Circuit Theory/Active Filters
Active filters have op amps or amplifiers in them. They usually don't have inductors because they are expensive, heavy and large when compared to capacitors.
Minimal Filter Transfer Functions
[edit  edit source]Each filter type has a characteristic transfer function:
Filter Type  Transfer Function 

High Pass  
Low Pass  
Band Pass  
Notch 
First the goal is to build a transfer function from the opamp circuit so that a bode diagram can be plotted. This is a simple matter of substituting s for derivatives in the terminal relations.
Active Filter Components
[edit  edit source]Rather than draw an example op amp circuit for each of the above filters, it is easier to draw four op amp circuits that are more related to the desired transfer function:
Circuit  Generates  Transfer Function 

Complex Pole  derivation  
Zero at Origin  
Real Pole  
Real Zero 
Most filter design starts with the desired transfer function. Then the circuit is built. With the above four configurations, any transfer function can be created.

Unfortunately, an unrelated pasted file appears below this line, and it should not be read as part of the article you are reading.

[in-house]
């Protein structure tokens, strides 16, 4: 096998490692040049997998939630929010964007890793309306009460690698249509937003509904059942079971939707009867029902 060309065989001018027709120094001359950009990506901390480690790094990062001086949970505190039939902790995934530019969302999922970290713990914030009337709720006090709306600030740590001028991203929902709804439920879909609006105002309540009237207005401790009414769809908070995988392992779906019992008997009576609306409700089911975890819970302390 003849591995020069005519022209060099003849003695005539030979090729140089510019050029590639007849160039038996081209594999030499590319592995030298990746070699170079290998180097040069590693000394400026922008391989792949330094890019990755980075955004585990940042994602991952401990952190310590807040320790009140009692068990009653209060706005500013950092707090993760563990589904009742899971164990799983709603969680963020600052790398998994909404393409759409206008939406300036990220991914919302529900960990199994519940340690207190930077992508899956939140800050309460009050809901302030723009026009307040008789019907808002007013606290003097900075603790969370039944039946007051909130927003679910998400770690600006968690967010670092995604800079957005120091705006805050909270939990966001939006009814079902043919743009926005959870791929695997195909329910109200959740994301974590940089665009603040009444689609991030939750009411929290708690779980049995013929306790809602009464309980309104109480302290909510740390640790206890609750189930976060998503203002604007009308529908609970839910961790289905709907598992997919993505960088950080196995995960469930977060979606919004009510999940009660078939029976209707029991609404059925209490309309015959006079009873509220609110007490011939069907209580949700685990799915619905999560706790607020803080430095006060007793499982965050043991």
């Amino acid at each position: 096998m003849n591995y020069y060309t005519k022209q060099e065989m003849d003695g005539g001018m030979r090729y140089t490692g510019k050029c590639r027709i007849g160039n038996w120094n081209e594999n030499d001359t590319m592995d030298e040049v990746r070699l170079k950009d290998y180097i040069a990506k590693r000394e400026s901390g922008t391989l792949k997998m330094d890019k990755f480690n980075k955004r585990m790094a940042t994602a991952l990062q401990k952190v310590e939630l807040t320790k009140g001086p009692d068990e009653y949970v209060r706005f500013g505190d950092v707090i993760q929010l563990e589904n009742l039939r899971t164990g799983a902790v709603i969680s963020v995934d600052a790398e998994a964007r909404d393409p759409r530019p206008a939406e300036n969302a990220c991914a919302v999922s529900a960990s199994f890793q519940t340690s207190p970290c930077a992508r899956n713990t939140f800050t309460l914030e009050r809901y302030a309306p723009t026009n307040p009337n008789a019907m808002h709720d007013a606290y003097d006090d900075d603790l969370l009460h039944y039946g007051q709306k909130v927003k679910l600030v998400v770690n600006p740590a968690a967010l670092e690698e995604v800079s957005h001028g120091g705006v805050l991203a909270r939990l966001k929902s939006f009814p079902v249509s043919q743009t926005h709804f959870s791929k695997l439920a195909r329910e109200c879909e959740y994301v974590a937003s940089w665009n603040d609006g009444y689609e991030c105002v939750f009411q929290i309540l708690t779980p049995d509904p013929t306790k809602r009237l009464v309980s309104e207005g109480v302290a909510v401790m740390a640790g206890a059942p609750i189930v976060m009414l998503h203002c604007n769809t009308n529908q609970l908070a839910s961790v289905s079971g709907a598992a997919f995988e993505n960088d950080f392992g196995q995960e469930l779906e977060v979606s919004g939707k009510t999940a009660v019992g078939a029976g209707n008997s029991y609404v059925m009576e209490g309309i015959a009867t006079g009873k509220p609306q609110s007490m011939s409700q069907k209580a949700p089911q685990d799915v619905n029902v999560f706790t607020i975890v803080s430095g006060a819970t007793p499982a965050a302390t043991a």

Better filters are have stepper slopes and narrower bands in their bode diagrams. This is measured with a factor called Q for quality. This is why there are so many different types of filter designs.
Under Constrained Design
[edit  edit source]Suppose you wanted this transfer function:
Then an active filter could be built like this:

stage A

stage B

stage C

stage D
Choosing values to match the above transfer function results in a table like this:
Input Stage Variables  Feedback stage variables 

There are 12 unknowns and 8 equations. This is called an under constrained problem. It means that one can apply other design rules. For example, capacitors are more expensive than resistors. Buying in bulk is less expensive. So ... choose one value for all the capacitors and then adjust resistor values. Choose C = 1μF Then all the resistors are 1 M&Ohm; accept R_{1B}, R_{1C} and R_{1D}.